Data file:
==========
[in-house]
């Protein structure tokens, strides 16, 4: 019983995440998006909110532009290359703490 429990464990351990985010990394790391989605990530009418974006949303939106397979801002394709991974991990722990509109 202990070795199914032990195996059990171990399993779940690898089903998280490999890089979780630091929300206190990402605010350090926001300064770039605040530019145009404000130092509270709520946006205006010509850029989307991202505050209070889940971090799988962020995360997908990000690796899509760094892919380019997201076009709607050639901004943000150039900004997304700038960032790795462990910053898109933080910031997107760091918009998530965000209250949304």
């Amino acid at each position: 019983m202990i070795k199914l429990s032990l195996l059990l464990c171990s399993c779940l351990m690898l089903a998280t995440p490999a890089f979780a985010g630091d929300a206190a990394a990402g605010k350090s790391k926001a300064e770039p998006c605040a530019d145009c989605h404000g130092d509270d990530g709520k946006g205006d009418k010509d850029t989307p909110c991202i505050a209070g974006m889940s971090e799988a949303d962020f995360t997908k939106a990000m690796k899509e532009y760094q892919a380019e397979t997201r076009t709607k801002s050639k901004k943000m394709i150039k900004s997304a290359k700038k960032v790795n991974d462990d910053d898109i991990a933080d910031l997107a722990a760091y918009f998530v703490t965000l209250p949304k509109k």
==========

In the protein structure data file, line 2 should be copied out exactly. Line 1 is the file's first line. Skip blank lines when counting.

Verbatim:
């Protein structure tokens, strides 16, 4: 019983995440998006909110532009290359703490 429990464990351990985010990394790391989605990530009418974006949303939106397979801002394709991974991990722990509109 202990070795199914032990195996059990171990399993779940690898089903998280490999890089979780630091929300206190990402605010350090926001300064770039605040530019145009404000130092509270709520946006205006010509850029989307991202505050209070889940971090799988962020995360997908990000690796899509760094892919380019997201076009709607050639901004943000150039900004997304700038960032790795462990910053898109933080910031997107760091918009998530965000209250949304």